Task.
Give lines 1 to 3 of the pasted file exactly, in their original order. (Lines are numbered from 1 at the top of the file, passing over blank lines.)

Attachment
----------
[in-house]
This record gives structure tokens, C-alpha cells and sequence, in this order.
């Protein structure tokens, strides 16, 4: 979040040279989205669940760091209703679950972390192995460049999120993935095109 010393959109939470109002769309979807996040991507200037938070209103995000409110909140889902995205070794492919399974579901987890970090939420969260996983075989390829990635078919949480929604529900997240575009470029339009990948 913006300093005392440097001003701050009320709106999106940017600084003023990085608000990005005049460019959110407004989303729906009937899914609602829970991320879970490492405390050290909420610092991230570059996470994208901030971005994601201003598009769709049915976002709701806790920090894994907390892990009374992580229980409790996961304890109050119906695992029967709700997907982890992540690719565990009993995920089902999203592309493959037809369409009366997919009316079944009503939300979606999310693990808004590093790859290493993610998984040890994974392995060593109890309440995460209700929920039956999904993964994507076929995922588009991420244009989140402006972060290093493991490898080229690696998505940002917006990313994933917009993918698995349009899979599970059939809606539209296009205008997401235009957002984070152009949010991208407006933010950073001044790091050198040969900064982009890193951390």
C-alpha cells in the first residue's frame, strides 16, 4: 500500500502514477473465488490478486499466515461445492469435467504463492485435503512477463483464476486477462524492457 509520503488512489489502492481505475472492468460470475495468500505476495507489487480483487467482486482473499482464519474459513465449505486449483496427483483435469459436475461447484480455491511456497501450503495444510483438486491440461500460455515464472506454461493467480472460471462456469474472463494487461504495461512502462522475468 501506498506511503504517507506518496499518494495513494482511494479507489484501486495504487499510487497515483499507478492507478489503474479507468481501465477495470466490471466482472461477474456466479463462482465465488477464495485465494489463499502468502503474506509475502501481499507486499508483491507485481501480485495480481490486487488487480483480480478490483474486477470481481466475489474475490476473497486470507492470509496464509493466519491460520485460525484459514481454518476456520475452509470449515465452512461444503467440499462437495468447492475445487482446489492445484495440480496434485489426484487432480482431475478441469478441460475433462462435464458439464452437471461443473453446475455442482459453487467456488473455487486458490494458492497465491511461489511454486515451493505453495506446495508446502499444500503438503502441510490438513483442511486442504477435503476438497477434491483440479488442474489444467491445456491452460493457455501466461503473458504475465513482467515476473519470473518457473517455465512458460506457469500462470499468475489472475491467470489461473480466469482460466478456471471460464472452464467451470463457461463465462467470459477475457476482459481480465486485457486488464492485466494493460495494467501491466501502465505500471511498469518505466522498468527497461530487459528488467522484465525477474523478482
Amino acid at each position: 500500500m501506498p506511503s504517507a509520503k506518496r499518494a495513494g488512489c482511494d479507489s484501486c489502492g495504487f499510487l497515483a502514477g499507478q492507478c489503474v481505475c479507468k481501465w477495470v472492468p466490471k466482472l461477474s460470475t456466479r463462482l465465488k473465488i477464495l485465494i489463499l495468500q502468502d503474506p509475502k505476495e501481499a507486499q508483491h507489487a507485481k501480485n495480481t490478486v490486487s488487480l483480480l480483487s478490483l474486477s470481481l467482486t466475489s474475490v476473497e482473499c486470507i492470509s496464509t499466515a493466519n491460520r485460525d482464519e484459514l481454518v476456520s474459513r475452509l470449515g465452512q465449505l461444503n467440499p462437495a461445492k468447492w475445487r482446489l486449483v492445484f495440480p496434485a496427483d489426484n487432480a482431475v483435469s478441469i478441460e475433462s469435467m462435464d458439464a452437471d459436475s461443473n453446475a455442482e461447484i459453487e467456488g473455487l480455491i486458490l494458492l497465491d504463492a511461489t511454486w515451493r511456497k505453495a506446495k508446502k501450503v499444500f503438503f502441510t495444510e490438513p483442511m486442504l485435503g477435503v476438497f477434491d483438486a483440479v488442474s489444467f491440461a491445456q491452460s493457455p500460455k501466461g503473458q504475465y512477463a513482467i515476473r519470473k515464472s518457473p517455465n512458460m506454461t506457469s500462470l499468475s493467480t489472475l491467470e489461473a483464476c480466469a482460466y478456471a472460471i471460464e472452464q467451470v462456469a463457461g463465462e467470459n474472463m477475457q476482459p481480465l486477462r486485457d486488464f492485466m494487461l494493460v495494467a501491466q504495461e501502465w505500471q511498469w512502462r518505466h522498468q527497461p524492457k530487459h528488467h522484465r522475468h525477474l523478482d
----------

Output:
[in-house]
This record gives structure tokens, C-alpha cells and sequence, in this order.
């Protein structure tokens, strides 16, 4: 979040040279989205669940760091209703679950972390192995460049999120993935095109 010393959109939470109002769309979807996040991507200037938070209103995000409110909140889902995205070794492919399974579901987890970090939420969260996983075989390829990635078919949480929604529900997240575009470029339009990948 913006300093005392440097001003701050009320709106999106940017600084003023990085608000990005005049460019959110407004989303729906009937899914609602829970991320879970490492405390050290909420610092991230570059996470994208901030971005994601201003598009769709049915976002709701806790920090894994907390892990009374992580229980409790996961304890109050119906695992029967709700997907982890992540690719565990009993995920089902999203592309493959037809369409009366997919009316079944009503939300979606999310693990808004590093790859290493993610998984040890994974392995060593109890309440995460209700929920039956999904993964994507076929995922588009991420244009989140402006972060290093493991490898080229690696998505940002917006990313994933917009993918698995349009899979599970059939809606539209296009205008997401235009957002984070152009949010991208407006933010950073001044790091050198040969900064982009890193951390």